The Defense Ministry held a successful missile drill on Tuesday morning in the Mediterranean Sea and in a testing area at an Israel Air Force base in the central region.

Russia’s announcement that its navy identified the missile launches forced the ministry to acknowledge the test.

A senior Israeli defense source said the test had been planned well in advance, and was part of a drill program.

The test was conducted with the assistance of representatives from the US Missile Defense Agency and the Pentagon.

The experiment, conducted by the Defense Ministry’s Administration for the Development of Weapons and Technological Infrastructure, began at 9:15 a.m. It involved the firing and tracking of a Sparrow target missile, which is used to simulate incoming enemy projectiles.

“The experiment tested enhanced capabilities of a new type of target missile from the Sparrow series,” the ministry said. “Arrow anti-missile defense systems, including radars and a command and control system, were also tested.”

Before the ministry’s announcement, Moscow said it had detected two ballistic missiles launched from the same area of the sea.

“Israel routinely fires missiles or drones off its shores to test its own ballistic defense capabilities,” a US official said in Washington.

The missile was picked up by the IDF’s Magnificent Pine radar system, which serves the Arrow ballistic missile batteries, and has better detection capabilities than its predecessor radar, called Green Pine.

In Tuesday’s test, Magnificent Pine passed on the incoming missile’s stats to an interception command center, which observed and analyzed the projectile’s progress. Additional detection and traction systems followed the missile’s path at the same time.

Officials from corporations involved in the project, which is led by Rafael Advanced Defense Systems, also participated in the test.

Defense Minister Moshe Ya’alon said Israel had to work to maintain its military edge, and “this necessitates field trials and, accordingly, a successful trial was conducted to test our systems. And we will continue to develop and to research and to equip the IDF with the best systems in the world.”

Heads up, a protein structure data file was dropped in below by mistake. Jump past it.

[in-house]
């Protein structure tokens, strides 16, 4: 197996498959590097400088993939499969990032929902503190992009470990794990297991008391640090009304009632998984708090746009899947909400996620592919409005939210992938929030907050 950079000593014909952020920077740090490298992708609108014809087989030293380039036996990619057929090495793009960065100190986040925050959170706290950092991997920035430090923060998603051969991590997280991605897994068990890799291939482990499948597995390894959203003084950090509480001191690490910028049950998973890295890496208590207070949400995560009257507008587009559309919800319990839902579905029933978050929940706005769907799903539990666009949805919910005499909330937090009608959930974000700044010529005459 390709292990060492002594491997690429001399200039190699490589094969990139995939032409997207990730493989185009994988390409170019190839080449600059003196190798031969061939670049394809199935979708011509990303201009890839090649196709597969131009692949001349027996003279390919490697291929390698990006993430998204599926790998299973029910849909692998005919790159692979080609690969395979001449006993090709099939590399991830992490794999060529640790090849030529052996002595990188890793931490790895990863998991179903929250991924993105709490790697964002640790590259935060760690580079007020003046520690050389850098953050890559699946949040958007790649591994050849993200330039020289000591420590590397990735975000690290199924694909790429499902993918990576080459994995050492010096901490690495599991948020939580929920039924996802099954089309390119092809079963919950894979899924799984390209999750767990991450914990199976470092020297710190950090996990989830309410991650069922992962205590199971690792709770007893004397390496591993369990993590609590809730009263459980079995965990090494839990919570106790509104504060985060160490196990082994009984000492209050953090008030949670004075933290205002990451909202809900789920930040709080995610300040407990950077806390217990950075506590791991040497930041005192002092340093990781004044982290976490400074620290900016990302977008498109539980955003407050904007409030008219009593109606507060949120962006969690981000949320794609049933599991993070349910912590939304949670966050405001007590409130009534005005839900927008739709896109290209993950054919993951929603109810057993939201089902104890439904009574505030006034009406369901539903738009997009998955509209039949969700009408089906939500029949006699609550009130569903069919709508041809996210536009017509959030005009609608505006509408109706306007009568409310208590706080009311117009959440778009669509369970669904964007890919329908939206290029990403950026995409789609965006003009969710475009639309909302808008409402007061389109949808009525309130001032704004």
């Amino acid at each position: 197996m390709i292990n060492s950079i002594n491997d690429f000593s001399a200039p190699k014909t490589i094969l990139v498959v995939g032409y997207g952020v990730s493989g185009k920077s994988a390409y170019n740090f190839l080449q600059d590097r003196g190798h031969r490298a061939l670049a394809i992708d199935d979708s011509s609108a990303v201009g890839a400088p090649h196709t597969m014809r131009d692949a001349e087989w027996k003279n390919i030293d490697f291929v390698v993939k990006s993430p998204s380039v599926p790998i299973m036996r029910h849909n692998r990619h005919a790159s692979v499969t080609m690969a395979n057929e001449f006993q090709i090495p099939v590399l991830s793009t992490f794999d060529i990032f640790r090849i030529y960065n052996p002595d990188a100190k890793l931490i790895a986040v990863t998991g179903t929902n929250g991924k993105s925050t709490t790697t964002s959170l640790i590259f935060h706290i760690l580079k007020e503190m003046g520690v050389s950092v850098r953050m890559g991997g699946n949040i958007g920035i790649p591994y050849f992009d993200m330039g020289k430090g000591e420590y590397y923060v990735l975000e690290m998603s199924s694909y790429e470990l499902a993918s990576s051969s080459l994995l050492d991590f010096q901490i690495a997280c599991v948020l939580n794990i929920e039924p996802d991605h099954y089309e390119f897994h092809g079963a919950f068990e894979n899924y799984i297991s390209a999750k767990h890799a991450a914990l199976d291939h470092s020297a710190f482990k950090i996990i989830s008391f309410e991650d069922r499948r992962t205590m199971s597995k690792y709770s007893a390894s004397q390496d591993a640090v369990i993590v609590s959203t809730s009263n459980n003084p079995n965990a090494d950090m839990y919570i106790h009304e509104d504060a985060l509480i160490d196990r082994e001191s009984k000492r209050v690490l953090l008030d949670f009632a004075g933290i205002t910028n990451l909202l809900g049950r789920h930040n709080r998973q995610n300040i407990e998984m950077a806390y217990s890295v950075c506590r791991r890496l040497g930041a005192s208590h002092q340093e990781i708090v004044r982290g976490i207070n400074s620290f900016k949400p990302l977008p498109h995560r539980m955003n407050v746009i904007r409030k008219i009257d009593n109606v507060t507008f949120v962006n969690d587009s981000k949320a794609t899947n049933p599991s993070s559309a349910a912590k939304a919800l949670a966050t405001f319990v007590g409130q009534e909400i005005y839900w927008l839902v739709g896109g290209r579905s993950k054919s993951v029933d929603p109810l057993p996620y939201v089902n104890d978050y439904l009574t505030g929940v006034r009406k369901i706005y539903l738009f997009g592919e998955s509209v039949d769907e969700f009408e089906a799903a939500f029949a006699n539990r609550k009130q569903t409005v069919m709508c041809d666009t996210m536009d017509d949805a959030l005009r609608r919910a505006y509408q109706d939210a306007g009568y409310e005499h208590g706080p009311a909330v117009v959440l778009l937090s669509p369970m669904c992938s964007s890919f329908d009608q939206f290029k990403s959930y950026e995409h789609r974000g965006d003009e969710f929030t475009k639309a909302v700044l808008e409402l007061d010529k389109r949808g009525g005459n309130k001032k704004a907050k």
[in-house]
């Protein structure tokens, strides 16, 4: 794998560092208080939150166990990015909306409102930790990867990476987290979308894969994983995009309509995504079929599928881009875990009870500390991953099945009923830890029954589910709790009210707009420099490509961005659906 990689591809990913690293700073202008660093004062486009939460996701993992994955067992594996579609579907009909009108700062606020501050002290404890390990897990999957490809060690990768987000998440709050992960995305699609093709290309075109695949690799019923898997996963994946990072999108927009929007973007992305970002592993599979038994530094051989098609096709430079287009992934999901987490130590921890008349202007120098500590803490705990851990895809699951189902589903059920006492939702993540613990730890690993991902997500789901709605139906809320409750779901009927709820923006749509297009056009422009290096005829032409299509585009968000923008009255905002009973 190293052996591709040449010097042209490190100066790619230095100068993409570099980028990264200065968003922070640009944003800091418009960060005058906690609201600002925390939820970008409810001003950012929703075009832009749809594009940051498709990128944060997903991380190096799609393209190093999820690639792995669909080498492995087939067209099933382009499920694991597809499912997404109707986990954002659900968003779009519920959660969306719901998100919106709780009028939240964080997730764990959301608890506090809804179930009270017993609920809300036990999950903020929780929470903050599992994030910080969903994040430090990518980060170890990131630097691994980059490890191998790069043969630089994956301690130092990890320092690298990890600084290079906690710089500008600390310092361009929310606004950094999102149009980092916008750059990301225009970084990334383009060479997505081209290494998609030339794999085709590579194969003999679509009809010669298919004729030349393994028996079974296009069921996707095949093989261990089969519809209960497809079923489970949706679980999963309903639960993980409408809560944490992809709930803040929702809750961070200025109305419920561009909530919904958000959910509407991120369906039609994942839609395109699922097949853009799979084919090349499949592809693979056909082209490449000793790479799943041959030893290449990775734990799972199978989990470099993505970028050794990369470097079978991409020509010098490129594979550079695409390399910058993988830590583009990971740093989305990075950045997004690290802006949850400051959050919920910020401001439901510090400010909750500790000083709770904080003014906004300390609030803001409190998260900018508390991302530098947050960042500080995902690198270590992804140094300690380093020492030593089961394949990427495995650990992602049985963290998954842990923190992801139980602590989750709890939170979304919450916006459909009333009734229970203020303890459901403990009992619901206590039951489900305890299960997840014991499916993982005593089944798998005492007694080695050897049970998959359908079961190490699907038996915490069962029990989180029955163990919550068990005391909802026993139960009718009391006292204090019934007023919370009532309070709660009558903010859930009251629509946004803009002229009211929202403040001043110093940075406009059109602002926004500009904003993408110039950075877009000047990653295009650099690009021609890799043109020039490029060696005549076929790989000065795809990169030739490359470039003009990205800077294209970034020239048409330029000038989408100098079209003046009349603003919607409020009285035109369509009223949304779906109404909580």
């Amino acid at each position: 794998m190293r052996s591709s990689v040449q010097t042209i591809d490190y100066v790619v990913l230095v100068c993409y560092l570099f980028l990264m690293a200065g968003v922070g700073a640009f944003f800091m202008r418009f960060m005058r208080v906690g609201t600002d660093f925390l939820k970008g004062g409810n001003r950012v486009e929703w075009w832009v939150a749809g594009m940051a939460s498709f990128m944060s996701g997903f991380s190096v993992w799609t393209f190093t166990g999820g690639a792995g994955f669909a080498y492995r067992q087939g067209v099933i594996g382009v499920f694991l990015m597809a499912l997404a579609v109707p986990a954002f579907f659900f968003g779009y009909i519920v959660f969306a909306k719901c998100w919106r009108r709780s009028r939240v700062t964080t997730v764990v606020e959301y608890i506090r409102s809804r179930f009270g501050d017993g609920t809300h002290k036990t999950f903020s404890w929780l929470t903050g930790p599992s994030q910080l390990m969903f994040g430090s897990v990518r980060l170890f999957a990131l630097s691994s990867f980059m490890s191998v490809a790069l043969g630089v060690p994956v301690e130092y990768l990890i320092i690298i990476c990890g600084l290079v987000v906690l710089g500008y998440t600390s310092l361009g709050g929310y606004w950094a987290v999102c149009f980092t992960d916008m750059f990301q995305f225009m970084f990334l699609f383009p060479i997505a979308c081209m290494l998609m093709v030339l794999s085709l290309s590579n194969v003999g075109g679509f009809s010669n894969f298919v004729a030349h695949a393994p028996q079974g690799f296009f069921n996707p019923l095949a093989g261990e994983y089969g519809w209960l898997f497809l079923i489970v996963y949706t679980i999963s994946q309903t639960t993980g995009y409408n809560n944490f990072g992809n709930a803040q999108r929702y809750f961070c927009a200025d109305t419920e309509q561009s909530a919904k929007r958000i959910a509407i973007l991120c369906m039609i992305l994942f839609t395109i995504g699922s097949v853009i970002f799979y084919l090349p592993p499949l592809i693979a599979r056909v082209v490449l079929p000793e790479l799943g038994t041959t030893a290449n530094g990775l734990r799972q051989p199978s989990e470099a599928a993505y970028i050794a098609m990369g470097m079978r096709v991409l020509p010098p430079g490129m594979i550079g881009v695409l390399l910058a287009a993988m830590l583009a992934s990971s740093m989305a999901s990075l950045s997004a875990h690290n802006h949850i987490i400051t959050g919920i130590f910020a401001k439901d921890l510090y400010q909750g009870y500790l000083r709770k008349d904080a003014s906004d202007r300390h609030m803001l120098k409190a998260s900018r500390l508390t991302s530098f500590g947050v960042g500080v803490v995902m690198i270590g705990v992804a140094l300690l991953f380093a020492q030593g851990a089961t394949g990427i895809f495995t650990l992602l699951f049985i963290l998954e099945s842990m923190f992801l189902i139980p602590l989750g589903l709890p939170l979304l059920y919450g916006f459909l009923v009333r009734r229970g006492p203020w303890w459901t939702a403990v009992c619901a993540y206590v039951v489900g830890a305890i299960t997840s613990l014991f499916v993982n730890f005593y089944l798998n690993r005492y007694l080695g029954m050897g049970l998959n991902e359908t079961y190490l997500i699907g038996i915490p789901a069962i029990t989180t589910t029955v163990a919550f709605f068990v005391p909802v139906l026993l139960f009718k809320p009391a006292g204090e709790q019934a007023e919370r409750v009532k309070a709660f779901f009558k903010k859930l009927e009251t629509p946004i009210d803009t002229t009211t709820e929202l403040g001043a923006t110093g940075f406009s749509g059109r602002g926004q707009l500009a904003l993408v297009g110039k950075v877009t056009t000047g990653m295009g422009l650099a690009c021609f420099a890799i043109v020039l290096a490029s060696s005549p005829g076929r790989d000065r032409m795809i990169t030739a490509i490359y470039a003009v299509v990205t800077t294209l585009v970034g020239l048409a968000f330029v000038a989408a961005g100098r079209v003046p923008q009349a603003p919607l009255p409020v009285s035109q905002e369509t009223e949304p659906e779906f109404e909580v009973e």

Arrow designer Uzi Rabin said tests of the anti-missile system are planned “long, long in advance” and generally go unnoticed. “What apparently made the difference today is the high state of tension over Syria and Russia’s unusual vigilance,” he told Reuters.

Israeli defense officials are developing four layers of missile defenses: The Iron Dome system against short- and medium-range rockets, David’s Sling (under development) against medium- and longrange rockets, the Arrow 2 antiballistic shield, which intercepts projectiles in the upper atmosphere, and the Arrow 3 system (under development), which will intercept enemy missiles in space.

An Arrow 3 missile was successfully test-launched in Israel in February. Traveling at twice the speed of a tank shell, the Arrow 3 interceptor turns into a space vehicle after leaving the atmosphere. It carries out several swift maneuvers as it locks on to its target. It then lunges directly at the incoming projectile for a head-on collision, relying on the kinetic impact to destroy its target.

Rafael developed the Sparrow missile series, while the Arrow defense batteries are being developed by the Malam factory of Israel Aerospace Industries.

The Magnificent Pine radar was developed by Elta Systems, a subsidiary of IAI, while the command and control center used in the test was created by Tadiran Electronic Systems, a subsidiary of Elbit.

Reuters and Jerusalem Post staff contributed to this report.

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